Name: Linda Lucretia Shuler
Book Title: Hidden Shadows
Publisher: Twilight Times
Thank you for your time in answering our questions about getting published. Let’s begin by having you explain to us why you decided to become an author and pen this book?
I knew I wanted to be an author when I was around six or seven years old. I wrote my first story then, Koko the Monkey, which I still have tucked in a drawer somewhere. I never asked myself why I wanted to write. It was, and is, simply a natural part of me, something that’s always been there.
The idea for Hidden Shadows crept upon me slowly, seductive in its call. I took round-about trips in my imagination as well as in fact, exploring ideas and locales, before I found the path that the story wanted to follow.
I felt the need to explore grief, and how it can cleanse and renew or shatter and destroy. I wanted to illuminate the process of healing, of connection: to the land, to our ancestors, to others, to ourselves – and to the redemptive power of love.
And so Hidden Shadows was born.
Is this your first book?
Yes, my first novel. A prequel is rattling around in my thoughts, demanding to be heard.
With this particular book, how did you publish – traditional, small press, Indie, etc. – and why did you choose this method?
A close friend whose novels I admire recommended her publisher, Twilight Times, a small press well respected in the publishing industry. My friend’s experience was so favorable, I decided to give it a try. So here I am!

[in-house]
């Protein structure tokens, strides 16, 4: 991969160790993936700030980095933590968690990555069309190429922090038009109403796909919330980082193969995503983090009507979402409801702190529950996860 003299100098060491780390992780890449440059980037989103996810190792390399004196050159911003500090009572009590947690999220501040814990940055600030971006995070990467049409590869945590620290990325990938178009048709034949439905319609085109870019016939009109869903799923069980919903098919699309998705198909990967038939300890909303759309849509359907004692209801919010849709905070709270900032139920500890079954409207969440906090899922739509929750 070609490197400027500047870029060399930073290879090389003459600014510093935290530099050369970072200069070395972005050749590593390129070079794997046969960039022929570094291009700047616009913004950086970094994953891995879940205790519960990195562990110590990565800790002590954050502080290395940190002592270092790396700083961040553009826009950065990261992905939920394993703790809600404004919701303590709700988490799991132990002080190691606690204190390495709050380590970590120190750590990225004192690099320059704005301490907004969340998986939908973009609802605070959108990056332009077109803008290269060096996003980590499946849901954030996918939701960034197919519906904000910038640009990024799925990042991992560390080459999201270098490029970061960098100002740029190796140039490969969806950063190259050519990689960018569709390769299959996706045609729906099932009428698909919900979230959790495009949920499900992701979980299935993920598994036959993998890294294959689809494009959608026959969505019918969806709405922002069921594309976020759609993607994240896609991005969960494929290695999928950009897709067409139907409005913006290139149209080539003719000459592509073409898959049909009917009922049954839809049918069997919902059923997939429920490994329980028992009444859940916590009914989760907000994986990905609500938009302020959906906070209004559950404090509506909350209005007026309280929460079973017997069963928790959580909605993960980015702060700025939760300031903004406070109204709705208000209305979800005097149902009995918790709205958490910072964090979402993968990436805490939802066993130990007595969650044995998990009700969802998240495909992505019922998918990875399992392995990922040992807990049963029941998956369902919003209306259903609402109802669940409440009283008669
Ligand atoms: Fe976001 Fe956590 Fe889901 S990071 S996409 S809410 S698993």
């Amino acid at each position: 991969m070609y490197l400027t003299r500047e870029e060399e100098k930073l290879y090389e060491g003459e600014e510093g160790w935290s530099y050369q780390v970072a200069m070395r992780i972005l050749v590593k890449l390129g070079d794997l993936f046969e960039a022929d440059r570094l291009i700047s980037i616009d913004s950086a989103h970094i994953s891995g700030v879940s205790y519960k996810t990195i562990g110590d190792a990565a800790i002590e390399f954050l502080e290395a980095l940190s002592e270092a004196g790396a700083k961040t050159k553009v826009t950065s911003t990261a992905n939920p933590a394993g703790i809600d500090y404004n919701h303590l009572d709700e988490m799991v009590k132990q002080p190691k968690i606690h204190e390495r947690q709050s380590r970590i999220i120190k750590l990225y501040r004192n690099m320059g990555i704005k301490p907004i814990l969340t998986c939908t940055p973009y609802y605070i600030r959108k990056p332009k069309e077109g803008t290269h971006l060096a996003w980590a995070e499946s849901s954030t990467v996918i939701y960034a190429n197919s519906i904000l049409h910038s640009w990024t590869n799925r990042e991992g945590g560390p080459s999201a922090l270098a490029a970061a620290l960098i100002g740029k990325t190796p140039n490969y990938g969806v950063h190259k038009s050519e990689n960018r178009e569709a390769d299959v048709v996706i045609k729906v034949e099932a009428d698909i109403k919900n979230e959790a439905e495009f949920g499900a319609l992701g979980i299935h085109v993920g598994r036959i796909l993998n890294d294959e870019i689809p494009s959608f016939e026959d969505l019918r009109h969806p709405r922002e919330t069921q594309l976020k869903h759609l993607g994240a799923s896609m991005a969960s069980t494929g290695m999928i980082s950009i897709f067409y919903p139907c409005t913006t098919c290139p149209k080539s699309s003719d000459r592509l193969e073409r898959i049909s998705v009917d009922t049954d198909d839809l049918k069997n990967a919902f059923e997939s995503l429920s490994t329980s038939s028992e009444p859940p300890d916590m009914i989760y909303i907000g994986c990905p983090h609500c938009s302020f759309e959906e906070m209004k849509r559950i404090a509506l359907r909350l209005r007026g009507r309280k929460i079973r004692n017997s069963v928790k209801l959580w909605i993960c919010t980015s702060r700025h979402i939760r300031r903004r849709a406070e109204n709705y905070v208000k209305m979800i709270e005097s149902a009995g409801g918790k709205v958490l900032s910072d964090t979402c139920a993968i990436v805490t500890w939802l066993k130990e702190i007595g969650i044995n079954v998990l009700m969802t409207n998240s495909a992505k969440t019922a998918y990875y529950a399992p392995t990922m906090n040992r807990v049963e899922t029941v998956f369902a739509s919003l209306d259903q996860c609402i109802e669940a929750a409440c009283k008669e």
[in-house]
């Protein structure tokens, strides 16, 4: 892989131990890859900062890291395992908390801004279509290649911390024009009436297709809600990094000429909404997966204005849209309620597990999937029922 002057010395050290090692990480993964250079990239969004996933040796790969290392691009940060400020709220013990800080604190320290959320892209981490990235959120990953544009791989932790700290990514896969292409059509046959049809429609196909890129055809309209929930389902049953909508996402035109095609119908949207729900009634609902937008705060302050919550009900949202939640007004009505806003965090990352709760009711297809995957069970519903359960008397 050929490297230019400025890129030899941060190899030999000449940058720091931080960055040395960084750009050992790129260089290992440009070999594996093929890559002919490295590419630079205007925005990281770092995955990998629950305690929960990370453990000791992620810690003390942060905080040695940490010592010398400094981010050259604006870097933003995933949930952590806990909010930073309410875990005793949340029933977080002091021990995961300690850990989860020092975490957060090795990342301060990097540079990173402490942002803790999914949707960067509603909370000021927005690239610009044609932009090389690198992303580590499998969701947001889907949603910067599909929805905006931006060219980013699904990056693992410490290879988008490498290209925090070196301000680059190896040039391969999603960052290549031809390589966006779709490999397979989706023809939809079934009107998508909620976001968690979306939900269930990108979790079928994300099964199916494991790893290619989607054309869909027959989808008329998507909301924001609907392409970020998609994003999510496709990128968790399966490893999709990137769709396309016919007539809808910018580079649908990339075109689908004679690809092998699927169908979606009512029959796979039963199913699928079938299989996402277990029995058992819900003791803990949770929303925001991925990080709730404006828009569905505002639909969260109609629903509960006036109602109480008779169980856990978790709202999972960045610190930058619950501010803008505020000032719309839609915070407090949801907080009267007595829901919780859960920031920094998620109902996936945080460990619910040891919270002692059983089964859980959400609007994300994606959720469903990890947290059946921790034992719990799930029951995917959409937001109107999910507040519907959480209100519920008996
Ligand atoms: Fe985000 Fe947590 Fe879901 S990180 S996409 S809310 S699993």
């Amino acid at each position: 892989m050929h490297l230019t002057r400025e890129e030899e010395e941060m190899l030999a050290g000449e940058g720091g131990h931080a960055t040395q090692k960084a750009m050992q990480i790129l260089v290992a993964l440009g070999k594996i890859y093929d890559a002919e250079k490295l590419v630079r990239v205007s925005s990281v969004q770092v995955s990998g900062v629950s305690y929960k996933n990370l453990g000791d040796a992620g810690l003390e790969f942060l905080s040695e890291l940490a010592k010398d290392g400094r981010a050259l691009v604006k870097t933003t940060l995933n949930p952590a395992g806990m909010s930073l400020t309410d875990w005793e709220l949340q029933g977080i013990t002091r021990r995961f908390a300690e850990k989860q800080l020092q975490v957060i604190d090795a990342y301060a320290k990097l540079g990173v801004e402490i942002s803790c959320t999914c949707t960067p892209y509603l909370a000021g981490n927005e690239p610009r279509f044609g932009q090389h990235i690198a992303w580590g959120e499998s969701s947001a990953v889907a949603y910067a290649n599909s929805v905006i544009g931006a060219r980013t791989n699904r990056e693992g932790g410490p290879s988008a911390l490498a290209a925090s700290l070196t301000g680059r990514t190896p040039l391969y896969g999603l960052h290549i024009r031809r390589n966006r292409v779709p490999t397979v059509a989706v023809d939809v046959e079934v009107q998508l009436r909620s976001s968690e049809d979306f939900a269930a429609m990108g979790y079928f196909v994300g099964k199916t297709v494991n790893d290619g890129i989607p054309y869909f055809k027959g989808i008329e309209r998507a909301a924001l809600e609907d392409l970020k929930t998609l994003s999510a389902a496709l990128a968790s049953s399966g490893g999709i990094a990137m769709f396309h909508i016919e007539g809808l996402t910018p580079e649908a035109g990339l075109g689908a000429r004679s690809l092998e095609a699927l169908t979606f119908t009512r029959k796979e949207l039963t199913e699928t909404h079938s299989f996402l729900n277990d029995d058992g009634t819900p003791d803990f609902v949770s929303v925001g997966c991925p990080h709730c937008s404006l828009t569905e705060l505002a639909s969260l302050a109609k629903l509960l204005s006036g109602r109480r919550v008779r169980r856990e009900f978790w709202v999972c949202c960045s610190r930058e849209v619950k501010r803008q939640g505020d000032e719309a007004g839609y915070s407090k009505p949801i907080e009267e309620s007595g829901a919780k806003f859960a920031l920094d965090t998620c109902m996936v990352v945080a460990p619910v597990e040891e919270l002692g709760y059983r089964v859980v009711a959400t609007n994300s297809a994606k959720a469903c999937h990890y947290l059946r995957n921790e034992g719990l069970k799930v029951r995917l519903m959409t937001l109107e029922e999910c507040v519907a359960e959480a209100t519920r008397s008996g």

Can you tell us a little about your publishing journey? The pros and cons?
My journey isn’t done. I’m still traveling, road map in hand. However, from what I’ve experienced up to this juncture, there’s much to commend, and much to complain, about such a trip:
Pro: The satisfaction of seeing the story and characters born in my imagination come to life in print. The sense that readers are touched by this invented world, that it lingers in their thoughts, becomes a part of them. The ego-boosting “Yea!” when reading a favorable critique. The feeling that I’ve accomplished something good, and perhaps made a difference in someone’s life – if only for a moment.
Con: It takes work. A lot of it. Patience. Fortitude. Non-creative, non-fun necessary stuff. I’m like a kid wanting to kick her heels and howl in a temper tantrum because she can’t have her dessert now, immediately! So much work, in fact, that my mind hasn’t shifted gears enough to focus on the next novel. It can be frustrating.
What lessons do you feel you learned about your particular publishing journey and about the publishing industry as a whole?
The publishing world has changed drastically over the last few years, and continues to morph. It would be easy to feel lost among the throngs of writers, of the multitudes of books released. Oh, to be listed among the top ten! That’s the dream of us all, isn’t it? It would be easy for me as a writer to feel “in the dumps” because I’m in a crowd, rather than among a select few. Or because my novel isn’t trumpeted in colorful ads plastered across the pages of glossy magazines, or blessed by Opera, or featured in the New York Times. But satisfaction must lie in the present moment, and what we hold in our hands.
Would you recommend this method of publishing to other authors?
As the saying goes, “Different strokes for different folks.” What works for one author may not work for another. I hesitate to recommend a specific path toward publishing: the journey depends upon the traveler. Do what feels right for you, and for the market you want to attract.
What’s the best advice you can give to aspiring authors?
Believe in yourself. Don’t give up – not ever, no matter how long it takes, no matter how many boulders are strewn along the way, no matter how young or old you are. Enjoy the journey. Enjoy every moment of your life; if not, dissatisfaction or disappointment seeps into the pages of your work.